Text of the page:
[0043] Holding current circuit 20A comprises a controlled current source 22, a current controller 24, a conduction monitor 26 and a current monitor 28. Controlled current source 22 is connected in parallel with load 18 and in series with current monitor 28. Controlled current source 22 may draw current through dimmer 12. Controlled current source 22 may be a secondary source (i.e. , a source that dissipates or merely transfers power). Where an element is referred to using the term "controlled current source" or the term "controlled voltage source" (including use in the contexts "voltage controlled current source" and "current controlled voltage source"), that element may comprise a secondary source unless otherwise indicated.

[0044] Current monitor 28 is connected in series with the parallel connection of load 18 and controlled current source 22. The current in current monitor 28 is the sum of the currents in controlled current source 22 and load 18. Current monitor 28 is operable to provide a current monitor signal 29 that is indicative of the current through current monitor 28. It will be appreciated that in embodiments where load 18 and controlled current source 22 are the only components drawing appreciable current from dimmer 12, the current in current monitor 28 is practically the same as the current in dimmer 12 and current monitor signal 29 is strongly indicative of the current in dimmer 12. Current monitor signal 29 is provided to current controller 24.

[0045] Conduction monitor 26 is configured to generate a conduction monitor signal 27 that is indicative of the conduction state of dimmer 12. In FIG. 1A conduction monitor 26 is shown as coupled to supply rail 15A, but it is to be understood that in other embodiments conduction monitor 26 may be coupled to any suitable source from which conduction monitor signal 27 may be generated (e.g. , a voltage signal taken from between AC source 12 and diode bridge rectifier 14, an optical signal derived from dimmer 12, etc.). Conduction monitor signal 27 is provided to current controller 24.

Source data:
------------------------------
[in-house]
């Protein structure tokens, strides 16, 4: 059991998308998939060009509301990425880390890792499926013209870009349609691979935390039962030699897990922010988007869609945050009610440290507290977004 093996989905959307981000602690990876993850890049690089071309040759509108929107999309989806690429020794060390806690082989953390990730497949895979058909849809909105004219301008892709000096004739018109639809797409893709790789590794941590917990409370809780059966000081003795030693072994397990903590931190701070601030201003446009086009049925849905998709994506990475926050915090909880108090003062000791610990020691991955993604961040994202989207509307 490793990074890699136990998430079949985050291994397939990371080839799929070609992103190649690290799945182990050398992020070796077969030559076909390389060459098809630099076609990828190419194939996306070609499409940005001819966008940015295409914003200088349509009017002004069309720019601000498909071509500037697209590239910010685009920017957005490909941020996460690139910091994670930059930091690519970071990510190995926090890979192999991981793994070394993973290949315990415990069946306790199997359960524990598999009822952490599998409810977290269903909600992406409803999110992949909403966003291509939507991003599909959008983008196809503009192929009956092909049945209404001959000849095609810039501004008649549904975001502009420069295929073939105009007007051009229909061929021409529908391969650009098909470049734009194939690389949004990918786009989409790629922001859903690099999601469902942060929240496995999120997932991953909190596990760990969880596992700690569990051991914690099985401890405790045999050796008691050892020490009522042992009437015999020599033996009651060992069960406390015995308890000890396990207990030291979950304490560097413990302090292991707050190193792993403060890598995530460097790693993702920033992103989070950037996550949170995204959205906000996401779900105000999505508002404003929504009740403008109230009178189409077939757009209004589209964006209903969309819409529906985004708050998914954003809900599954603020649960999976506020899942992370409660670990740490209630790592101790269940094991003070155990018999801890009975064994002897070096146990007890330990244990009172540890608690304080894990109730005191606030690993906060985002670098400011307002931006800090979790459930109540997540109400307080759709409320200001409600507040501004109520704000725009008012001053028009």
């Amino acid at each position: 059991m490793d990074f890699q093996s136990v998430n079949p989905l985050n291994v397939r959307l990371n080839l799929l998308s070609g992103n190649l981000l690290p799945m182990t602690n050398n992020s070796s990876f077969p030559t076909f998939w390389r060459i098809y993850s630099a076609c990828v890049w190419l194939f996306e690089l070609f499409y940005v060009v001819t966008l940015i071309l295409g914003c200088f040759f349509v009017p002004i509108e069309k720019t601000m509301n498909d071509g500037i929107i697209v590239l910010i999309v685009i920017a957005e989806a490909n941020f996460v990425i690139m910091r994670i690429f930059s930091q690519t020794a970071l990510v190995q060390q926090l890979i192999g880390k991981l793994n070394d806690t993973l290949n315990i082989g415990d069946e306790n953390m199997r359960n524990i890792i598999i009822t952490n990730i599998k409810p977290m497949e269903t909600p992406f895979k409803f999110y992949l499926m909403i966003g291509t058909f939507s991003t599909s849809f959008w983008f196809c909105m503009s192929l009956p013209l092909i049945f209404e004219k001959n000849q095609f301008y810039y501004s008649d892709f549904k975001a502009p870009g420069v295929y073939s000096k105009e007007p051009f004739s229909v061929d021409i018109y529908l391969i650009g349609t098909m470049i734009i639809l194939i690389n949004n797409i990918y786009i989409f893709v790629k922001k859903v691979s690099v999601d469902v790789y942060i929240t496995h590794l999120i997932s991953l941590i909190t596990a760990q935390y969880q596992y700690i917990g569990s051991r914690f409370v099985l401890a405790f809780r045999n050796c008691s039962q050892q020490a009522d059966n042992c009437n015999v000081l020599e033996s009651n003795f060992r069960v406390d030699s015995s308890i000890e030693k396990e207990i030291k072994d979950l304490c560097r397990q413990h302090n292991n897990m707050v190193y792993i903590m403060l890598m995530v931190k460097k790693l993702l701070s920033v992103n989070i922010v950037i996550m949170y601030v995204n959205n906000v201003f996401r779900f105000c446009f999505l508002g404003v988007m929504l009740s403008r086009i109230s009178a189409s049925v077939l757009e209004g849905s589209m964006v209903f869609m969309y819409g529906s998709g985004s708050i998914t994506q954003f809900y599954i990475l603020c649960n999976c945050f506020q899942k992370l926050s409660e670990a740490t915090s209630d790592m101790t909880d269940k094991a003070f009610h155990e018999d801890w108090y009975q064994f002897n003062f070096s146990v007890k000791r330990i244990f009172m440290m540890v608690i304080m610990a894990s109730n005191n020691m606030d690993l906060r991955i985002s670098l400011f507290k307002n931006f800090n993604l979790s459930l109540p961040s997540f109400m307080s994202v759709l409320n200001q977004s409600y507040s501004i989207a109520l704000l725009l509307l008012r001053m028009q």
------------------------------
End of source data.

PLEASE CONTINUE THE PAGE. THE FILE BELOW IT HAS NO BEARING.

[0046] In some embodiments conduction monitor 26 may be configured to generate a binary conduction monitor signal 27. For example, conduction monitor 26 may be configured to generate a binary conduction monitor signal 27 that tracks the conduction state of dimmer 12. In an example

embodiment, conduction monitor 26 is connected to supply rail 15 A and configured to generate a binary conduction monitor signal 27 that is a first value (e.g. , logic high) when the voltage on supply rail 15 A is greater than a threshold voltage (e.g. , when dimmer 12 is conducting current at a non-zero voltage), and that is a second value (e.g. , logic low) otherwise (e.g. , when dimmer 12 is not in conduction). In some embodiments, the threshold voltage may be zero or near zero.

[0047] In some embodiments, a binary conduction monitor signal 27 leads the conduction angle of dimmer 12 (e.g. , the binary conduction monitor signal 27 may transition to logic high a pre-determined time before dimmer 12 is triggered into conduction). In some embodiments, a binary conduction monitor signal 27 lags the conduction angle of dimmer 12 (e.g. , the binary conduction monitor signal 27 may transition to logic high a pre-determined time after dimmer 12 is triggered into conduction).

[0048] Current controller 24 is configured to generate a control signal 25 based on conduction monitor signal 27 and current monitor signal 29. Control signal 25 is provided to controlled current source 22 to control the amount of current drawn through controlled current source 22. [0049] In some embodiments, current controller 24 is configured to generate control signal 25 for binary control of controlled current source 22 based on conduction monitor signal 27 (e.g. , current controller 24 may be configured to turn On' controlled current source 22 according to conduction monitor signal 27). In some embodiments, current controller 24 is